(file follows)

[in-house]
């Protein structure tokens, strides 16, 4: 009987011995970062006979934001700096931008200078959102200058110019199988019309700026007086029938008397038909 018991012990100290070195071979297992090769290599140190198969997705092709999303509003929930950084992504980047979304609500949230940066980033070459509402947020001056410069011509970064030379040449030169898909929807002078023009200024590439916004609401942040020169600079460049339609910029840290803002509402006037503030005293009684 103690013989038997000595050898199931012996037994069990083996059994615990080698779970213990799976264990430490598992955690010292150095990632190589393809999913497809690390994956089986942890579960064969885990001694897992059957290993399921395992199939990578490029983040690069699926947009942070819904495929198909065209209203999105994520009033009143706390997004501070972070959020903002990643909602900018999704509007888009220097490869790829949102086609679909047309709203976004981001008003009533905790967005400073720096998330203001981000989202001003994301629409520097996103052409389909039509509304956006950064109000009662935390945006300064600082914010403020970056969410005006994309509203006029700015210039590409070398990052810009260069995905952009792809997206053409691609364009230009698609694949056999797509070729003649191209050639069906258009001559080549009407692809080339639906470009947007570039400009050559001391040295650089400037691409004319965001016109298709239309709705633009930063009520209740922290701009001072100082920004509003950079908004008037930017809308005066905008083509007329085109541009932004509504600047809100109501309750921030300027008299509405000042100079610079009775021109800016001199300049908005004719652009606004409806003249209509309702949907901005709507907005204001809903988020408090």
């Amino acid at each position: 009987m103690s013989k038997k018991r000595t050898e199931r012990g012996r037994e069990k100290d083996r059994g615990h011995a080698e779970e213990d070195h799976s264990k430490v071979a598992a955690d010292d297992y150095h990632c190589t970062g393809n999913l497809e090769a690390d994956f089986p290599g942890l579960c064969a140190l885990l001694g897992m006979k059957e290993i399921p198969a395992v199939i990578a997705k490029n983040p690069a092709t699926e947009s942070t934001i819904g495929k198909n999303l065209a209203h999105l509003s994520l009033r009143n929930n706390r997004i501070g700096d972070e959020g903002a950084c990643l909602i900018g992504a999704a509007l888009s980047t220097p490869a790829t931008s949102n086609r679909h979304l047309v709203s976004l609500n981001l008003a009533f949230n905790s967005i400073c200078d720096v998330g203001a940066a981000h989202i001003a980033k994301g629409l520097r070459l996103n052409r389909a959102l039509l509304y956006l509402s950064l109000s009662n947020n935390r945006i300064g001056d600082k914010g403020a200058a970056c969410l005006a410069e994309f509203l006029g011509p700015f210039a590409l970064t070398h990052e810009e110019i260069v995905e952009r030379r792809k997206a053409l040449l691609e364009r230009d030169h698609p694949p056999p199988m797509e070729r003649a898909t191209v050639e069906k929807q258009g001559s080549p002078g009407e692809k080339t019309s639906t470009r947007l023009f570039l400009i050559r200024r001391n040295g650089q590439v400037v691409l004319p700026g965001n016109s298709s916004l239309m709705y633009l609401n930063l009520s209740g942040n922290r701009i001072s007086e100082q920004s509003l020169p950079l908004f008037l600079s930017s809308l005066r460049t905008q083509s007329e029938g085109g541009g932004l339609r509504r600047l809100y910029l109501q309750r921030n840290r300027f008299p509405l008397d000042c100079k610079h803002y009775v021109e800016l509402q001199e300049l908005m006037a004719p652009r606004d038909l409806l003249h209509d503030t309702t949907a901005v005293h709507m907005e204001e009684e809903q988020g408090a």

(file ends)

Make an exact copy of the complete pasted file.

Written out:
[in-house]
């Protein structure tokens, strides 16, 4: 009987011995970062006979934001700096931008200078959102200058110019199988019309700026007086029938008397038909 018991012990100290070195071979297992090769290599140190198969997705092709999303509003929930950084992504980047979304609500949230940066980033070459509402947020001056410069011509970064030379040449030169898909929807002078023009200024590439916004609401942040020169600079460049339609910029840290803002509402006037503030005293009684 103690013989038997000595050898199931012996037994069990083996059994615990080698779970213990799976264990430490598992955690010292150095990632190589393809999913497809690390994956089986942890579960064969885990001694897992059957290993399921395992199939990578490029983040690069699926947009942070819904495929198909065209209203999105994520009033009143706390997004501070972070959020903002990643909602900018999704509007888009220097490869790829949102086609679909047309709203976004981001008003009533905790967005400073720096998330203001981000989202001003994301629409520097996103052409389909039509509304956006950064109000009662935390945006300064600082914010403020970056969410005006994309509203006029700015210039590409070398990052810009260069995905952009792809997206053409691609364009230009698609694949056999797509070729003649191209050639069906258009001559080549009407692809080339639906470009947007570039400009050559001391040295650089400037691409004319965001016109298709239309709705633009930063009520209740922290701009001072100082920004509003950079908004008037930017809308005066905008083509007329085109541009932004509504600047809100109501309750921030300027008299509405000042100079610079009775021109800016001199300049908005004719652009606004409806003249209509309702949907901005709507907005204001809903988020408090």
């Amino acid at each position: 009987m103690s013989k038997k018991r000595t050898e199931r012990g012996r037994e069990k100290d083996r059994g615990h011995a080698e779970e213990d070195h799976s264990k430490v071979a598992a955690d010292d297992y150095h990632c190589t970062g393809n999913l497809e090769a690390d994956f089986p290599g942890l579960c064969a140190l885990l001694g897992m006979k059957e290993i399921p198969a395992v199939i990578a997705k490029n983040p690069a092709t699926e947009s942070t934001i819904g495929k198909n999303l065209a209203h999105l509003s994520l009033r009143n929930n706390r997004i501070g700096d972070e959020g903002a950084c990643l909602i900018g992504a999704a509007l888009s980047t220097p490869a790829t931008s949102n086609r679909h979304l047309v709203s976004l609500n981001l008003a009533f949230n905790s967005i400073c200078d720096v998330g203001a940066a981000h989202i001003a980033k994301g629409l520097r070459l996103n052409r389909a959102l039509l509304y956006l509402s950064l109000s009662n947020n935390r945006i300064g001056d600082k914010g403020a200058a970056c969410l005006a410069e994309f509203l006029g011509p700015f210039a590409l970064t070398h990052e810009e110019i260069v995905e952009r030379r792809k997206a053409l040449l691609e364009r230009d030169h698609p694949p056999p199988m797509e070729r003649a898909t191209v050639e069906k929807q258009g001559s080549p002078g009407e692809k080339t019309s639906t470009r947007l023009f570039l400009i050559r200024r001391n040295g650089q590439v400037v691409l004319p700026g965001n016109s298709s916004l239309m709705y633009l609401n930063l009520s209740g942040n922290r701009i001072s007086e100082q920004s509003l020169p950079l908004f008037l600079s930017s809308l005066r460049t905008q083509s007329e029938g085109g541009g932004l339609r509504r600047l809100y910029l109501q309750r921030n840290r300027f008299p509405l008397d000042c100079k610079h803002y009775v021109e800016l509402q001199e300049l908005m006037a004719p652009r606004d038909l409806l003249h209509d503030t309702t949907a901005v005293h709507m907005e204001e009684e809903q988020g408090a």